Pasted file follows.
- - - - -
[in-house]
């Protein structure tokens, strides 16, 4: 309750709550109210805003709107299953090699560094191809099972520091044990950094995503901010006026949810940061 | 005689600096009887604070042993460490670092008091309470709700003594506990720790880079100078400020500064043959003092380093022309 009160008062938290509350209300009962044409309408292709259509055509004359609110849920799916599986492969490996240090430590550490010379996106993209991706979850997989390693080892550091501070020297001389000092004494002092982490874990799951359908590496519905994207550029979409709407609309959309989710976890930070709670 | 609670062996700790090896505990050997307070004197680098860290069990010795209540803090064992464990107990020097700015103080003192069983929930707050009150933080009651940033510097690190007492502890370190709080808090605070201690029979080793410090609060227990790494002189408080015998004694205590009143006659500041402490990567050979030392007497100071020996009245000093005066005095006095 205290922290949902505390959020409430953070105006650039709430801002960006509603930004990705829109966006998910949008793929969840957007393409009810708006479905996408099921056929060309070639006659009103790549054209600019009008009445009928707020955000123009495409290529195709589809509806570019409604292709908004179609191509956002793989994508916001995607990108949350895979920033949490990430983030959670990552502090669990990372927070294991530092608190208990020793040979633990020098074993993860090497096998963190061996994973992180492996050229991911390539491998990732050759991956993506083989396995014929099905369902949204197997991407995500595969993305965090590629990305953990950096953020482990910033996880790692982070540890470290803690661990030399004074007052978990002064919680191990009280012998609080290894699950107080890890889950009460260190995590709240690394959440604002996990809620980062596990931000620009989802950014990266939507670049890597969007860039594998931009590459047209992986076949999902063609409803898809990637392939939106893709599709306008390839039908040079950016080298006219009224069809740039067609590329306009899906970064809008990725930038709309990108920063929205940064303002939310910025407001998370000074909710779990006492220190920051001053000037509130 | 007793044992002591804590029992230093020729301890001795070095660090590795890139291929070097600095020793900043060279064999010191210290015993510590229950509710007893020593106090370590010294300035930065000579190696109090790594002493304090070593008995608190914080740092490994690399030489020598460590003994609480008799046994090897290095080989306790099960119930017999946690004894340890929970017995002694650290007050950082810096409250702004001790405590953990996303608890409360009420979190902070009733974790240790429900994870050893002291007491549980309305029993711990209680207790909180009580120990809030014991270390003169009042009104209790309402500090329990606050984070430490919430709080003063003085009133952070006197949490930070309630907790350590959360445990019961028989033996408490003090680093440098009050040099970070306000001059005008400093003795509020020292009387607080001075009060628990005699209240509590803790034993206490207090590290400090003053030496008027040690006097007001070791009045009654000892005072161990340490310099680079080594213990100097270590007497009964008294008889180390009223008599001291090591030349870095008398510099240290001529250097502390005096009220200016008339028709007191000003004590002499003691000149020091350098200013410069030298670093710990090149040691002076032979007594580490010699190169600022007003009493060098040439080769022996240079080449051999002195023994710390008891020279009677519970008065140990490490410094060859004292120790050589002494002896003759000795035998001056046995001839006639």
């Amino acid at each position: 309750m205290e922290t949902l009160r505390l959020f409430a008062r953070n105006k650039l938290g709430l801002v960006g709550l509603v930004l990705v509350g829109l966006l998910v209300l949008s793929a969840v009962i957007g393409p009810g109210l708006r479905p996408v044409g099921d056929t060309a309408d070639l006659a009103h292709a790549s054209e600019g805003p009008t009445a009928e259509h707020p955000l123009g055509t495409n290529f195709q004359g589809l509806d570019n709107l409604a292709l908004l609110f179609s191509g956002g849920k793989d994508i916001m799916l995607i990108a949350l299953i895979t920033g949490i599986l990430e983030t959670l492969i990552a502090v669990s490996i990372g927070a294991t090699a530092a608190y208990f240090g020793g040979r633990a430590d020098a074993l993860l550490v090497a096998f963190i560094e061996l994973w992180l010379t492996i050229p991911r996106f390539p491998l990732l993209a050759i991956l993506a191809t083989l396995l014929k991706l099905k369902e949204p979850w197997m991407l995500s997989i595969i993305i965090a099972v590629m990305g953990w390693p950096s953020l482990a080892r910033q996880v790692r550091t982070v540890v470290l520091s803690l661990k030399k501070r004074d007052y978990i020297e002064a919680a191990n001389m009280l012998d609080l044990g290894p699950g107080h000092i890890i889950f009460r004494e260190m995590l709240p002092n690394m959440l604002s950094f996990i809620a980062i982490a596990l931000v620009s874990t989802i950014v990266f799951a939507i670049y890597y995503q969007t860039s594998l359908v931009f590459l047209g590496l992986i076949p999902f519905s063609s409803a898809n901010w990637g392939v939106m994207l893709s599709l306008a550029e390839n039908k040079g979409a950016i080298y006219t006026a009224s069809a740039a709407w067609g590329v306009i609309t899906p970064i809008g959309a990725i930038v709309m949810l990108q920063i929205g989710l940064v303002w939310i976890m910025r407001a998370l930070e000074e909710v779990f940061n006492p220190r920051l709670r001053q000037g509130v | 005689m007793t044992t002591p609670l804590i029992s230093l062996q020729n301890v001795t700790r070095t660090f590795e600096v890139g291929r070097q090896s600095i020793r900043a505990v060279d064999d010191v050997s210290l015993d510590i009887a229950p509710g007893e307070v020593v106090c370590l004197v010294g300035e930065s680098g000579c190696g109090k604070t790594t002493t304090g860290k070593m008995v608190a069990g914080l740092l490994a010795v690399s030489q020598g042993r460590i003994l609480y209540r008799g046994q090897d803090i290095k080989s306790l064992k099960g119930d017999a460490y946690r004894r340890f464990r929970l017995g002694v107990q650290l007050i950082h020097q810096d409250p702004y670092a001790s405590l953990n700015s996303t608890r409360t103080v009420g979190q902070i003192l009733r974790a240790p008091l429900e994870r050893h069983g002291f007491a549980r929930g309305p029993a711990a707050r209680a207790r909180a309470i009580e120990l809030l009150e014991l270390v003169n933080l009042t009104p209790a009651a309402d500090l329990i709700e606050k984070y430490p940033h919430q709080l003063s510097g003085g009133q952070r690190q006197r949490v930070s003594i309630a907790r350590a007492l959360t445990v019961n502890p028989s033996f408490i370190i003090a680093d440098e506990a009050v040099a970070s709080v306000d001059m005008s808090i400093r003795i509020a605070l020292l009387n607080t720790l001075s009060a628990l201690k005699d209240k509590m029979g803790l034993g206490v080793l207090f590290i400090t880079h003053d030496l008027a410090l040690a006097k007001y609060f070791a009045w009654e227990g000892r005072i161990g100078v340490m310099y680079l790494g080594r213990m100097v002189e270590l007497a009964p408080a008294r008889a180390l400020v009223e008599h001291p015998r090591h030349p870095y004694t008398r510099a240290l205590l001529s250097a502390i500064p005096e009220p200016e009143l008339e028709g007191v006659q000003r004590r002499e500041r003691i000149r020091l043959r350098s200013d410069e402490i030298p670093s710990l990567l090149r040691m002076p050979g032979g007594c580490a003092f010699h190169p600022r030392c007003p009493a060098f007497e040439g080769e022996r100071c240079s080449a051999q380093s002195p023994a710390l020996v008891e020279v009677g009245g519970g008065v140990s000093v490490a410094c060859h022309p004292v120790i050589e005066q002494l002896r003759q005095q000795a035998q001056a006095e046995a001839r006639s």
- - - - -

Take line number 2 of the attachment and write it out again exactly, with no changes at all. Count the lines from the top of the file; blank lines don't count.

């Protein structure tokens, strides 16, 4: 309750709550109210805003709107299953090699560094191809099972520091044990950094995503901010006026949810940061 | 005689600096009887604070042993460490670092008091309470709700003594506990720790880079100078400020500064043959003092380093022309 009160008062938290509350209300009962044409309408292709259509055509004359609110849920799916599986492969490996240090430590550490010379996106993209991706979850997989390693080892550091501070020297001389000092004494002092982490874990799951359908590496519905994207550029979409709407609309959309989710976890930070709670 | 609670062996700790090896505990050997307070004197680098860290069990010795209540803090064992464990107990020097700015103080003192069983929930707050009150933080009651940033510097690190007492502890370190709080808090605070201690029979080793410090609060227990790494002189408080015998004694205590009143006659500041402490990567050979030392007497100071020996009245000093005066005095006095 205290922290949902505390959020409430953070105006650039709430801002960006509603930004990705829109966006998910949008793929969840957007393409009810708006479905996408099921056929060309070639006659009103790549054209600019009008009445009928707020955000123009495409290529195709589809509806570019409604292709908004179609191509956002793989994508916001995607990108949350895979920033949490990430983030959670990552502090669990990372927070294991530092608190208990020793040979633990020098074993993860090497096998963190061996994973992180492996050229991911390539491998990732050759991956993506083989396995014929099905369902949204197997991407995500595969993305965090590629990305953990950096953020482990910033996880790692982070540890470290803690661990030399004074007052978990002064919680191990009280012998609080290894699950107080890890889950009460260190995590709240690394959440604002996990809620980062596990931000620009989802950014990266939507670049890597969007860039594998931009590459047209992986076949999902063609409803898809990637392939939106893709599709306008390839039908040079950016080298006219009224069809740039067609590329306009899906970064809008990725930038709309990108920063929205940064303002939310910025407001998370000074909710779990006492220190920051001053000037509130 | 007793044992002591804590029992230093020729301890001795070095660090590795890139291929070097600095020793900043060279064999010191210290015993510590229950509710007893020593106090370590010294300035930065000579190696109090790594002493304090070593008995608190914080740092490994690399030489020598460590003994609480008799046994090897290095080989306790099960119930017999946690004894340890929970017995002694650290007050950082810096409250702004001790405590953990996303608890409360009420979190902070009733974790240790429900994870050893002291007491549980309305029993711990209680207790909180009580120990809030014991270390003169009042009104209790309402500090329990606050984070430490919430709080003063003085009133952070006197949490930070309630907790350590959360445990019961028989033996408490003090680093440098009050040099970070306000001059005008400093003795509020020292009387607080001075009060628990005699209240509590803790034993206490207090590290400090003053030496008027040690006097007001070791009045009654000892005072161990340490310099680079080594213990100097270590007497009964008294008889180390009223008599001291090591030349870095008398510099240290001529250097502390005096009220200016008339028709007191000003004590002499003691000149020091350098200013410069030298670093710990090149040691002076032979007594580490010699190169600022007003009493060098040439080769022996240079080449051999002195023994710390008891020279009677519970008065140990490490410094060859004292120790050589002494002896003759000795035998001056046995001839006639």